I guess those appearance issues can cut both ways, depending on one's own experience and sensitivities.

Thanks for sharing your thoughts about the book.

Presbyterian Gal said...

Wow! I am so sorry about your brother. That would make this a really hard read.

I found a lot in the book inspiring, but had trouble with some of the theology. And (my mom agrees with this too) the accident at the end was just sloppy storytelling.

Never read Pilgrim's Progress, but it will be interesting to compare them after I do.

Barbara B. said...

pg, I just ordered Pilgrims Progress -- but, because I am a wuss, opted for the "in today's English" version!

dust bunny said...

wow...fundy churchology...boggles the mind.

dust bunny said...

not to deny the fact that I was happily into fundy churchology until someone slapped me upside the head and said, "Snap out of it!!"

David said...

Having not read the book... The part that would grind on me the most is the "papa" part as well. That just sounds like total BS, and distracts from the deeper issue of the hiddenness of God. For many, including myself, there appears to be no justifying reason as to why God would permit some specific evils. There seem to be countless acts of evil and if there were a God, it would seem that he would prevent evil, unless there were a greater good that could be brought about. A greater good requires the permission of evil. Some specific evils seem pointless though, and no greater good brought about. (For example, a kid suffering ebola taking 4 days to die. Why not 3 days?) However, maybe there is a reason God does not let his reason for permitting evil known to us? Are we even able to comprehend his reason?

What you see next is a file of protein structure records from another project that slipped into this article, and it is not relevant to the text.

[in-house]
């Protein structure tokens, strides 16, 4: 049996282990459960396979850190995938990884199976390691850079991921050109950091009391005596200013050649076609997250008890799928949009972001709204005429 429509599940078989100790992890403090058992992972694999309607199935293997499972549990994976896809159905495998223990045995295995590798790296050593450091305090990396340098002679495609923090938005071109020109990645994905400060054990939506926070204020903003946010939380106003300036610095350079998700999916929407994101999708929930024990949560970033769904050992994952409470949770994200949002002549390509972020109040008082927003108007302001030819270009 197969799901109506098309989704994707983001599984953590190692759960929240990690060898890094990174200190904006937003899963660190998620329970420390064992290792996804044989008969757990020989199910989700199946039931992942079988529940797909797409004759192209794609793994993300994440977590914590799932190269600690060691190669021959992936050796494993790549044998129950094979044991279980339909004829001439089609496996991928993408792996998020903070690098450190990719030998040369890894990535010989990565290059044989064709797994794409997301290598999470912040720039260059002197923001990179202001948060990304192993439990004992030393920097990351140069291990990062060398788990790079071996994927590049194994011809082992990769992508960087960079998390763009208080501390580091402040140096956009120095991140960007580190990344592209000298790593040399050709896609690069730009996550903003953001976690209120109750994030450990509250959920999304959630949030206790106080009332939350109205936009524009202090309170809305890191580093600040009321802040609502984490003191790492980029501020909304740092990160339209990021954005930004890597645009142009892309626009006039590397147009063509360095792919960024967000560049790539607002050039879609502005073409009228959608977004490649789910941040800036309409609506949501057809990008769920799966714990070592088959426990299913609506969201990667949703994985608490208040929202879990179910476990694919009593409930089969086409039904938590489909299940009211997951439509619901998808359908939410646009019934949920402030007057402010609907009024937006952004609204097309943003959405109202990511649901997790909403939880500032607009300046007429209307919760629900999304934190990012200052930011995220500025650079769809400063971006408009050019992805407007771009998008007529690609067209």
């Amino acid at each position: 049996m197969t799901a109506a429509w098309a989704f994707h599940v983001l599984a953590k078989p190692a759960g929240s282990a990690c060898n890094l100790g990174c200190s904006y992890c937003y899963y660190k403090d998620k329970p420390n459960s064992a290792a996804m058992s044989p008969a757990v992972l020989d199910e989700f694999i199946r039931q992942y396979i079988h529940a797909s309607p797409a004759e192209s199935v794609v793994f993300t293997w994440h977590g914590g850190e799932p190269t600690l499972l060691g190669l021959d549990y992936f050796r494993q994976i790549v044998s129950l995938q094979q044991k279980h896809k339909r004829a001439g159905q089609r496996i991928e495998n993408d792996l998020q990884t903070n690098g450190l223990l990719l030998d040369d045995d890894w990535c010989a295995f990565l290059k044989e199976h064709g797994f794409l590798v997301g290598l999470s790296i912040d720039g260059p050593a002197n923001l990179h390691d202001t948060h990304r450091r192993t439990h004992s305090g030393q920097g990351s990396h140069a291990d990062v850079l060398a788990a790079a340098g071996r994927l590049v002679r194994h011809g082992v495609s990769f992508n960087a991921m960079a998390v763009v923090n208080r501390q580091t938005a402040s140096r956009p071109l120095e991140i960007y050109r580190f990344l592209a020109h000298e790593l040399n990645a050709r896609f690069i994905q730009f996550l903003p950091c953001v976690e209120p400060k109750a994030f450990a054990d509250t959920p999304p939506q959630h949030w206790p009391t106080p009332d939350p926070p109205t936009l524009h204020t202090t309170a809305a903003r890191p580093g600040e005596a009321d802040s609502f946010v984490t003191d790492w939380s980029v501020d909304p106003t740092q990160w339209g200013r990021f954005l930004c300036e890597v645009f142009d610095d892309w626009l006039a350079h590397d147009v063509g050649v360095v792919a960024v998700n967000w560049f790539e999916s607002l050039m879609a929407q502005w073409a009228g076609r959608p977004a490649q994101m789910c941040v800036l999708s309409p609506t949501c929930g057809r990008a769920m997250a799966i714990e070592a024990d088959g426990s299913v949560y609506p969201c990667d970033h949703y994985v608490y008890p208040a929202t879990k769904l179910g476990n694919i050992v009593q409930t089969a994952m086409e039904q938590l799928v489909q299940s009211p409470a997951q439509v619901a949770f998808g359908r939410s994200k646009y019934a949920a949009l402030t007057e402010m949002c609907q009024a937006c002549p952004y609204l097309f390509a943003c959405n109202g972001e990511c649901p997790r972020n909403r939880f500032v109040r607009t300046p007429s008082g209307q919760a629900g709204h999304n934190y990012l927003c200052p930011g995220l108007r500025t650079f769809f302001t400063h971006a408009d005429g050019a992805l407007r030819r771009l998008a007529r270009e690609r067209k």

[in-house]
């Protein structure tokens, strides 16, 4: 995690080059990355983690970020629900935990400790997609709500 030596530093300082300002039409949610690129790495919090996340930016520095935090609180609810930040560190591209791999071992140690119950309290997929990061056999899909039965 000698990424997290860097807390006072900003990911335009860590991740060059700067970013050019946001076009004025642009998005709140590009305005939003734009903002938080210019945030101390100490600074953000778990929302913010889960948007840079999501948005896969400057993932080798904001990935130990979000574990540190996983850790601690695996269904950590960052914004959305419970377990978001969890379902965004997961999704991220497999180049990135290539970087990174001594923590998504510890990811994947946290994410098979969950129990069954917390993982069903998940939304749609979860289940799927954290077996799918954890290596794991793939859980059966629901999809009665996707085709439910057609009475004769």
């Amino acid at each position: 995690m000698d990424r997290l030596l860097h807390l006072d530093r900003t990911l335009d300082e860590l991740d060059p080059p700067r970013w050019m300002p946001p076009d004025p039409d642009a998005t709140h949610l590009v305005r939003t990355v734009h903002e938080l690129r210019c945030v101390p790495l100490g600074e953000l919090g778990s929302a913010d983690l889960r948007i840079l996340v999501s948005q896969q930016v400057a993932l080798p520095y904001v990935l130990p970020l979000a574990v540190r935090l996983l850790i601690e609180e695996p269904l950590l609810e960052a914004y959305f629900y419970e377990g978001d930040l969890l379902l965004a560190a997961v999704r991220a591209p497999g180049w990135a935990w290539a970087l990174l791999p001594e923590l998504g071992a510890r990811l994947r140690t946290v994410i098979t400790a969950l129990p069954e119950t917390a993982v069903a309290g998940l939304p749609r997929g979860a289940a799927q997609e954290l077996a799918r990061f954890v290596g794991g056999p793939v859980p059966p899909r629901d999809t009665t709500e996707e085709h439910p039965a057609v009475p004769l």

The "Papa" note, to me, seems to bypass such important questions. A whole book could be written on just these types of question. The notion that justifying reasons just magically appear in mailboxes is not worth further contemplation. I get that it's fiction, but come on...

Barbara B. said...

david, you raise some significant questions!! (which I can't address since I am leaving for work soon!)

you might want to read the book and then we could discuss more...

thanks for your thoughtful comments

mompriest said...

Well, I would have a real difficult time with the God as "Papa" leaving notes in the mail box image....the nose section probably wouldn't have bothered me - it could be funny (maybe) and a way of saying that Jesus was not this blond blue eyed white guy....if my life experience were like yours I'd have some very particular thoughts on the topic - and on a theology that allows evil...Ok, I do have some thoughts on evil and God...but that's for another post...anyway...sounds like a book I can skip...I have enough stuff to read as it is! Thanks for sharing your thoughts!

Jan said...

Barbara, this post helps me so much. There have been so many raving reviews for this book that I've wondered if I should re-read it. I skimmed it and then gave the book to a friend, who LOVED it.

I am sorry about the loss of your brother through violence. The book is sacharine in response. . . .

I am more progressive, too. It is really good to read your views about this. Thank you.

Barbara B. said...

to everyone who weighed in here...
THANK YOU SO MUCH!